Business, Finance & Economics

Insurgents and their Toyotas

Brand Toyota is taking a hit in the global marketplace. But the company still has the full confidence of one group of drivers: insurgents in places like Afghanistan. Anchor Marco Werman asks the BBC’s David Loyn why the Taliban love their Toyotas.

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MARCO WERMAN: Toyota’s woes may be benefiting competitors around the globe, but the Japanese auto maker retains the full confidence of at least one group of customers, insurgents from Afghanistan to Africa find that certain Toyotas are perfect for waging war.  The BBC’s David Loyn is on the line.  David, I imagine you’ve seen more than a few of these Toyota pick ups and four by fours.

DAVID LOYN: I’ve traveled in them a lot with insurgents, particularly in Afghanistan.  Certainly there was a range during the late 1990′s called the Hilux, the Toyota Hilux.  That was the only vehicle that the Taliban really wanted to drive in.  In some ways this became like the Huey Helicopter in Viet Nam, it became a weapon of war.  It became a really vital part of the Taliban first rise to power in the mid 1990′s.  They moved extremely quickly with very large fleets of these four wheel drive vehicles across the countryside of Afghanistan in a way that Armies hadn’t moved before.  It was that sheer flexibility that enabled them to move to take first the south and then Kabul.  So this was not just a prestige piece of equipment with smoked windows for Taliban Commanders, it was also something they used with great tactical effect.

WERMAN: And what do these insurgents use them for?  Is it transporting material?  Is it for staging attacks?

LOYN: Well both.  It absolutely is for them to go around in.  They usually have the open back trucks and if they’re lucky they’ve got two rows of seat in front of that so that the bigger pick ups, I guess, but they’ve been in the region for a long time.  Toyota were really clever very early on being a big part of the Japanese Aid Program.  So whereas different countries, you know the United States might give grain and different countries might give medical relief, Japan gave Toyota trucks.  If you were a U.N. agency, you got a Toyota at very, very low rates.  It was a really clever piece of marketing because it meant that in these fragile countries, if the country then came good, you suddenly had everybody saying Toyotas are great vehicles, the four wheel drive vehicles.  They succeeded, in particular in Afghanistan, getting a big Japanese second-hand car trade as well.  So the smaller saloon cars, Toyota Corollas because the absolutely standard taxi.  They’re very, very robust and because of the strange history of trade, they’ve absolutely owned the market really in the developing world.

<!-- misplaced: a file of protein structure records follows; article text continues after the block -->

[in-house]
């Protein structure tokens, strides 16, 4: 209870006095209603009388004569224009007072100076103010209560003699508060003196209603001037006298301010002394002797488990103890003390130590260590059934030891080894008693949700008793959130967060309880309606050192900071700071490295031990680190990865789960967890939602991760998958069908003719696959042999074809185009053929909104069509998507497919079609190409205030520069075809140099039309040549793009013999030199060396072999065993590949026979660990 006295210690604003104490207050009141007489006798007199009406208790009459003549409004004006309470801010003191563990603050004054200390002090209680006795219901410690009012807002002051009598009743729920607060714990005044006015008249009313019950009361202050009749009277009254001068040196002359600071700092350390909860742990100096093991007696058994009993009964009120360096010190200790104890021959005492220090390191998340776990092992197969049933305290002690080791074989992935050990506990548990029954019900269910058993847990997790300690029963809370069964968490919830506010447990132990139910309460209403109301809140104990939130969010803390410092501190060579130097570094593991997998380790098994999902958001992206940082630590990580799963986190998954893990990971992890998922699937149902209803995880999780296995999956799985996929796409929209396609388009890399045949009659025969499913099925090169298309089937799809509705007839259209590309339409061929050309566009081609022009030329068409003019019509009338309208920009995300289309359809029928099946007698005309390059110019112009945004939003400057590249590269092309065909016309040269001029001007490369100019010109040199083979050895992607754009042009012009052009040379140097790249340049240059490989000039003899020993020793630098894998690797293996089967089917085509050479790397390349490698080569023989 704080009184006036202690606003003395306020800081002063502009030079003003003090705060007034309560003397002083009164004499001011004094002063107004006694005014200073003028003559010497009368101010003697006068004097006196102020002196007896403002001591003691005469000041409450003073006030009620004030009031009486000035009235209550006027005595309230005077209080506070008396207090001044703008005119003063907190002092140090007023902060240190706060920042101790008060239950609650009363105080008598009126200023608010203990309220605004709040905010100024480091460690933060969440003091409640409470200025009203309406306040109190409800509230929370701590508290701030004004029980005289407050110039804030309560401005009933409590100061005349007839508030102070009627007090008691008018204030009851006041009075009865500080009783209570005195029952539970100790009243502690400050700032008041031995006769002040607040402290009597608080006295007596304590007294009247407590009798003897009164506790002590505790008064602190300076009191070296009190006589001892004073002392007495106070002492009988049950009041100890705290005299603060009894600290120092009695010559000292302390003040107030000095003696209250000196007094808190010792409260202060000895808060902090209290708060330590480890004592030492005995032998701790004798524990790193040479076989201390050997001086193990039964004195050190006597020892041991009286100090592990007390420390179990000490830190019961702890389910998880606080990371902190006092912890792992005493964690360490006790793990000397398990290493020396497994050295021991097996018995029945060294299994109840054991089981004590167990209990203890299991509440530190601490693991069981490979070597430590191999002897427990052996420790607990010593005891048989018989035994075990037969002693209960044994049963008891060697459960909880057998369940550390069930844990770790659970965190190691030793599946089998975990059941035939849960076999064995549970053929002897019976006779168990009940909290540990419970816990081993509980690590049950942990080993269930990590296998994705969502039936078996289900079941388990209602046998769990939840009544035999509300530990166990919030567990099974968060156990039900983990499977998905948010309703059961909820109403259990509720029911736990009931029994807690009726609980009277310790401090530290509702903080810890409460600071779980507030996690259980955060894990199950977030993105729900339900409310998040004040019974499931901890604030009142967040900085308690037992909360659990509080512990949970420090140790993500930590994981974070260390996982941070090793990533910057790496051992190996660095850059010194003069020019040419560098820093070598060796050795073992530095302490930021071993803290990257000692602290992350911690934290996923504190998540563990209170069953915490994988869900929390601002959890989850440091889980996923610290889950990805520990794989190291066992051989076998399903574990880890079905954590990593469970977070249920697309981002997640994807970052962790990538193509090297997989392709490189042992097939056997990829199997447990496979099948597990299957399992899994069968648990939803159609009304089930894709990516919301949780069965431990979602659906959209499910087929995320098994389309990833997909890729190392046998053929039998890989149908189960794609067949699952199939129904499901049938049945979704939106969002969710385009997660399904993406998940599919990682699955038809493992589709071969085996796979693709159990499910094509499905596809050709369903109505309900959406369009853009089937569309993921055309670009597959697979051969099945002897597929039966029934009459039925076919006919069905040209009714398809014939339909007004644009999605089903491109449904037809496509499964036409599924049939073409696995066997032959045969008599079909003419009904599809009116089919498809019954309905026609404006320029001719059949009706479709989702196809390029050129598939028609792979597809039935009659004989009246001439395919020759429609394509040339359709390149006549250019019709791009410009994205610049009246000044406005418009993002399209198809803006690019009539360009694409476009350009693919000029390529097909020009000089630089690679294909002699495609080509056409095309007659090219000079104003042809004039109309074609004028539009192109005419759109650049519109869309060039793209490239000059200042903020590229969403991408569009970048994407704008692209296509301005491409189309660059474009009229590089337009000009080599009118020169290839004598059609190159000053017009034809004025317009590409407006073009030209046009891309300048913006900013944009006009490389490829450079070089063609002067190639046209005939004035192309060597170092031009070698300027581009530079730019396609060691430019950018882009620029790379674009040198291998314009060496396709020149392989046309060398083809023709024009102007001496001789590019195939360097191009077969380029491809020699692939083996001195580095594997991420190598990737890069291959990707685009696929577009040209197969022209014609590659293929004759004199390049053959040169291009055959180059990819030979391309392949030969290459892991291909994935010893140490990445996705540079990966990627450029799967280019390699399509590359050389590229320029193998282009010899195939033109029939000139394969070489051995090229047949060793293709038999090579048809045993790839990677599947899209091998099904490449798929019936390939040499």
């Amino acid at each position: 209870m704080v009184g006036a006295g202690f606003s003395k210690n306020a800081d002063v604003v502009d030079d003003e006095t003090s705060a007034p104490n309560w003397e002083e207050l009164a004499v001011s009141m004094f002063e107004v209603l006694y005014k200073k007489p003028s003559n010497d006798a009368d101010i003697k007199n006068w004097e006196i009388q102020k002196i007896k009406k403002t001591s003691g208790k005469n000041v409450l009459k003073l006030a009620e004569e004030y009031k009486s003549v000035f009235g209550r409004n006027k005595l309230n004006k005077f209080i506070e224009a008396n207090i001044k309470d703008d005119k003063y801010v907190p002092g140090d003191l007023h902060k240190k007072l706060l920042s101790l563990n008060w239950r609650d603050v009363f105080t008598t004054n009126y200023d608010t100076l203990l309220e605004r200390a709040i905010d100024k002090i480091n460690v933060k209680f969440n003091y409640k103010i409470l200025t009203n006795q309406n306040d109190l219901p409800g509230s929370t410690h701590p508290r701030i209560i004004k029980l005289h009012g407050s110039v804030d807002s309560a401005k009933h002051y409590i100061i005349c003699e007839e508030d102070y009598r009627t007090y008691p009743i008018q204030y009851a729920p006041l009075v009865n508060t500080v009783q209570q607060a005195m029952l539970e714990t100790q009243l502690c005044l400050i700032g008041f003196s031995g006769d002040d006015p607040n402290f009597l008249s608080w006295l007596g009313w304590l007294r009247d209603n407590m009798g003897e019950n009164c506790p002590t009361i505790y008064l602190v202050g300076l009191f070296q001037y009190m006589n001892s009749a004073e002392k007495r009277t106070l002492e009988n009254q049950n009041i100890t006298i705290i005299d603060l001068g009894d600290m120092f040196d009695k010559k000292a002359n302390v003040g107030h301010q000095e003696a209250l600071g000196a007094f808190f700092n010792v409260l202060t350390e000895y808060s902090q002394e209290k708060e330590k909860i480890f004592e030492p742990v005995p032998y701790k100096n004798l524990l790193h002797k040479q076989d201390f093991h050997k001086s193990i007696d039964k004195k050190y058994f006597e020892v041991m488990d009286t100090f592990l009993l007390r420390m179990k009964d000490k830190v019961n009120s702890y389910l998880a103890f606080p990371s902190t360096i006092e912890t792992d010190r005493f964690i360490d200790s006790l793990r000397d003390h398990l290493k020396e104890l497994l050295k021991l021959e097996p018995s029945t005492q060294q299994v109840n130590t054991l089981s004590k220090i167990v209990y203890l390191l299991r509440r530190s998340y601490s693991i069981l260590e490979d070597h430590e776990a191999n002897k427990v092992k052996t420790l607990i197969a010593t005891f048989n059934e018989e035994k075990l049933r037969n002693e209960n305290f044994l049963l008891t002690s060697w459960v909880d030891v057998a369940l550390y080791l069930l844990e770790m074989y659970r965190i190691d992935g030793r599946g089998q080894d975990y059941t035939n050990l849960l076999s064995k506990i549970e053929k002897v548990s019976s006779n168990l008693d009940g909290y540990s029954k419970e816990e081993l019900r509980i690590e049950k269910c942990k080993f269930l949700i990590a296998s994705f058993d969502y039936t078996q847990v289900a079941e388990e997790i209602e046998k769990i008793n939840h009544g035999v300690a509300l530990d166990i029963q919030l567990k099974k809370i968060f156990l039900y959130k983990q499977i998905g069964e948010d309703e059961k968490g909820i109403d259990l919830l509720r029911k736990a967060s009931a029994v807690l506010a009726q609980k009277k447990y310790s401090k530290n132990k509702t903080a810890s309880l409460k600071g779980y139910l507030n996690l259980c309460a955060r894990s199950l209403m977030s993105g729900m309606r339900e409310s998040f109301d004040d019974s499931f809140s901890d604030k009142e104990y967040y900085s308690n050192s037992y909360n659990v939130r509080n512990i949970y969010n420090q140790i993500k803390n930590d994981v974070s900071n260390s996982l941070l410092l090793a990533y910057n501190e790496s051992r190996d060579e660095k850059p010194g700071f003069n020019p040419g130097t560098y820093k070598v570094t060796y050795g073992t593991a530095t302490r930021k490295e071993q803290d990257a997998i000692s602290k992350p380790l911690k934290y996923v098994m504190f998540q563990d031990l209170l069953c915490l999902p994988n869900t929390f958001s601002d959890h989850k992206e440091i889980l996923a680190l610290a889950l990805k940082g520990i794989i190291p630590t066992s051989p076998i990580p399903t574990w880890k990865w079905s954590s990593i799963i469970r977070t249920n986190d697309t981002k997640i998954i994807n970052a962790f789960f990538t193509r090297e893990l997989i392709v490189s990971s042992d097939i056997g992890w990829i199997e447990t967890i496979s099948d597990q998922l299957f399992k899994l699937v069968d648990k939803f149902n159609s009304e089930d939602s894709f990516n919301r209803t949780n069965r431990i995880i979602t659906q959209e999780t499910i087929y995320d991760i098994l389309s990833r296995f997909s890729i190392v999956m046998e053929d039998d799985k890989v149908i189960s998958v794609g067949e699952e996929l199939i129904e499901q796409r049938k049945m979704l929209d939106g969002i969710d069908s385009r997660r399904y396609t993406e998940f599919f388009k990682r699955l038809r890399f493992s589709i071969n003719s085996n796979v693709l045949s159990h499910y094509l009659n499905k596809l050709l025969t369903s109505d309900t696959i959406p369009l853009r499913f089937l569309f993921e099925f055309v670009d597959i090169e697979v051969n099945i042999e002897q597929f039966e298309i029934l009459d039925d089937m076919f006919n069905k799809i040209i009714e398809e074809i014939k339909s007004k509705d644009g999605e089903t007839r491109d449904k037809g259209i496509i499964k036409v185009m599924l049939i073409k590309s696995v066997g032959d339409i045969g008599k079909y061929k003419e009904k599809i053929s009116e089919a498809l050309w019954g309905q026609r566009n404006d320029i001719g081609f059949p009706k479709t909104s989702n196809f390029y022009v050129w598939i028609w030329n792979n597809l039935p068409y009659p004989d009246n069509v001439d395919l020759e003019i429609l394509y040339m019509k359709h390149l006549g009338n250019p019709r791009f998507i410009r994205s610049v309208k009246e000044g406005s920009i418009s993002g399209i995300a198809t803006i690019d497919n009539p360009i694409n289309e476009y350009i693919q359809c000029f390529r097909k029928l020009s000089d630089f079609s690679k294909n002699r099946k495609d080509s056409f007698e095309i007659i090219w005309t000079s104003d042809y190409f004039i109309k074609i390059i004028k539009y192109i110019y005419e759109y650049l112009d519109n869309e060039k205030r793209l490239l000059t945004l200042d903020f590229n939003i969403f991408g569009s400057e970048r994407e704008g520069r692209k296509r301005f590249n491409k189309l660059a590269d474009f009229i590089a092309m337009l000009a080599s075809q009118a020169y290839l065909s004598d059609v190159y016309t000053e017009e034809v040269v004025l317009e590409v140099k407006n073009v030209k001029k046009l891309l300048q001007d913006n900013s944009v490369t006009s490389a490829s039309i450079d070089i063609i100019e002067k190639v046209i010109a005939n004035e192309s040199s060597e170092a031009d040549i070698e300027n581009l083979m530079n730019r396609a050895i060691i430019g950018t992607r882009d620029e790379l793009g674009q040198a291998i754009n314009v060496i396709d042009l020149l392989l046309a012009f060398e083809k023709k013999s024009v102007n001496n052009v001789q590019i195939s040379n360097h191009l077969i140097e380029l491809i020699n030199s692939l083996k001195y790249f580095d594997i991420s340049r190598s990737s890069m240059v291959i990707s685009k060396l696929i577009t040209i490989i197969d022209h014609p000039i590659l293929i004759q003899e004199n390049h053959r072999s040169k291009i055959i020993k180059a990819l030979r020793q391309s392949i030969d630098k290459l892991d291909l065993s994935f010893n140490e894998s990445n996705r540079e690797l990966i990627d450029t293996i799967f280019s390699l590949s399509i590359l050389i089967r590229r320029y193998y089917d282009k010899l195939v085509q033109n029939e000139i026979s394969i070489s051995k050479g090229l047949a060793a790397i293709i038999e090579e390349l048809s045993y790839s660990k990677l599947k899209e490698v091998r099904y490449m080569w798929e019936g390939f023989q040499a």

WERMAN: I know it’s not funny, but I can kind of imagine one of those testimonial commercials with an insurgent saying I just love my Toyota.  But have you ever spoken with an insurgent commander about why they love a Toyota so much?

LOYN: They wouldn’t drive anything else.  Yes, I have.  And they’re proud of them, they really look after them and there are mechanics right across Afghanistan who can fix these things.  I was once in one.  We went to, they play this extraordinary game in the north of Afghanistan called Buscashi, which is men on horses chasing after the carcass of a car.  It’s incredibly macho battle between two groups of horsemen and the Toyota that I traveled up there in was actually quite badly damaged by two of these horses smashing against the side of it.  We just managed to tow it to a nearby shack and somebody pulled, with a lever, pulled the body work this way and that way and put in a new spring at the bottom and it was completely fixed in about an hour.  They can be fixed.  They’re very rugged and robust vehicles like that which is one of the reasons why they’ve become so popular.  But no, during the early years of the Taliban no self-respecting commander would be seen without this Toyota four wheel drive.

WERMAN: Great story.  David Loyn is the BBC’s international development correspondent and he spoke with us from London.  Thank you.

LOYN: Yes, thanks Marco.

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